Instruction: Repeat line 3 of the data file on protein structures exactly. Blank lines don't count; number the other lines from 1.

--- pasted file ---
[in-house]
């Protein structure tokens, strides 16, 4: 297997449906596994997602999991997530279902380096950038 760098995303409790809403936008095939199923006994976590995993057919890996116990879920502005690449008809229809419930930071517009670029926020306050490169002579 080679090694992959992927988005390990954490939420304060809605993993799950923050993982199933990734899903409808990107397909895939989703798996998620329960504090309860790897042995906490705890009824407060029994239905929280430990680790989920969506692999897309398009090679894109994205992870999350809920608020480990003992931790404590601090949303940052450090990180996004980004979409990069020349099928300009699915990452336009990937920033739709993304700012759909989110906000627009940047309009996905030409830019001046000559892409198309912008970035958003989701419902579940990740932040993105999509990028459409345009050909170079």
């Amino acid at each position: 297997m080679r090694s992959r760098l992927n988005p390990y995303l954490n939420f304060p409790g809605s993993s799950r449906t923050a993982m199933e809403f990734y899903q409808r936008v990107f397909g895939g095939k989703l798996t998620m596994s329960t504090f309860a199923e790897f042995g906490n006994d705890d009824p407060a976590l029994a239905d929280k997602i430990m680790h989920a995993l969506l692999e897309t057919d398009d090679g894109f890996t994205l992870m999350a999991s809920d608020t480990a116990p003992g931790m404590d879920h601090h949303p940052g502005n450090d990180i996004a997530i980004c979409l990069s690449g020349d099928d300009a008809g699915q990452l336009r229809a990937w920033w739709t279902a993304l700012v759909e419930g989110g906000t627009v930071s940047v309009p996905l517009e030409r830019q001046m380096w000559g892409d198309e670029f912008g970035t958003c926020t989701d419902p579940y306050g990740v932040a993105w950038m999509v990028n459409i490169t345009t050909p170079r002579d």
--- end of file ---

């Amino acid at each position: 297997m080679r090694s992959r760098l992927n988005p390990y995303l954490n939420f304060p409790g809605s993993s799950r449906t923050a993982m199933e809403f990734y899903q409808r936008v990107f397909g895939g095939k989703l798996t998620m596994s329960t504090f309860a199923e790897f042995g906490n006994d705890d009824p407060a976590l029994a239905d929280k997602i430990m680790h989920a995993l969506l692999e897309t057919d398009d090679g894109f890996t994205l992870m999350a999991s809920d608020t480990a116990p003992g931790m404590d879920h601090h949303p940052g502005n450090d990180i996004a997530i980004c979409l990069s690449g020349d099928d300009a008809g699915q990452l336009r229809a990937w920033w739709t279902a993304l700012v759909e419930g989110g906000t627009v930071s940047v309009p996905l517009e030409r830019q001046m380096w000559g892409d198309e670029f912008g970035t958003c926020t989701d419902p579940y306050g990740v932040a993105w950038m999509v990028n459409i490169t345009t050909p170079r002579d």